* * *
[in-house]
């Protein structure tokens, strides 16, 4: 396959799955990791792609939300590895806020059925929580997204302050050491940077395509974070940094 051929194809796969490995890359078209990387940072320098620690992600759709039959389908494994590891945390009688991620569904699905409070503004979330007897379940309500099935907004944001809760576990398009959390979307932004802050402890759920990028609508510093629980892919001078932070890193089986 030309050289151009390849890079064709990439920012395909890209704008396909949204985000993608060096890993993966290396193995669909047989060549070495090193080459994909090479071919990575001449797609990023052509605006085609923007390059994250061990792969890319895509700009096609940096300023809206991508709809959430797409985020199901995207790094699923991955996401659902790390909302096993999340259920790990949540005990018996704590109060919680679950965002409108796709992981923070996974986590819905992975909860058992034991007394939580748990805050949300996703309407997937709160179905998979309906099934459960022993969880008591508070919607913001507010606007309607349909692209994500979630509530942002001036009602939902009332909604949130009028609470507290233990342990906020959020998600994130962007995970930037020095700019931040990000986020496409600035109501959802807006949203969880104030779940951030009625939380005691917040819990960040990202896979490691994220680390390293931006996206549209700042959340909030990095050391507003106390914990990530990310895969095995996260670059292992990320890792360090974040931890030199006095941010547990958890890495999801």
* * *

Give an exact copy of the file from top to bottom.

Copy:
[in-house]
């Protein structure tokens, strides 16, 4: 396959799955990791792609939300590895806020059925929580997204302050050491940077395509974070940094 051929194809796969490995890359078209990387940072320098620690992600759709039959389908494994590891945390009688991620569904699905409070503004979330007897379940309500099935907004944001809760576990398009959390979307932004802050402890759920990028609508510093629980892919001078932070890193089986 030309050289151009390849890079064709990439920012395909890209704008396909949204985000993608060096890993993966290396193995669909047989060549070495090193080459994909090479071919990575001449797609990023052509605006085609923007390059994250061990792969890319895509700009096609940096300023809206991508709809959430797409985020199901995207790094699923991955996401659902790390909302096993999340259920790990949540005990018996704590109060919680679950965002409108796709992981923070996974986590819905992975909860058992034991007394939580748990805050949300996703309407997937709160179905998979309906099934459960022993969880008591508070919607913001507010606007309607349909692209994500979630509530942002001036009602939902009332909604949130009028609470507290233990342990906020959020998600994130962007995970930037020095700019931040990000986020496409600035109501959802807006949203969880104030779940951030009625939380005691917040819990960040990202896979490691994220680390390293931006996206549209700042959340909030990095050391507003106390914990990530990310895969095995996260670059292992990320890792360090974040931890030199006095941010547990958890890495999801």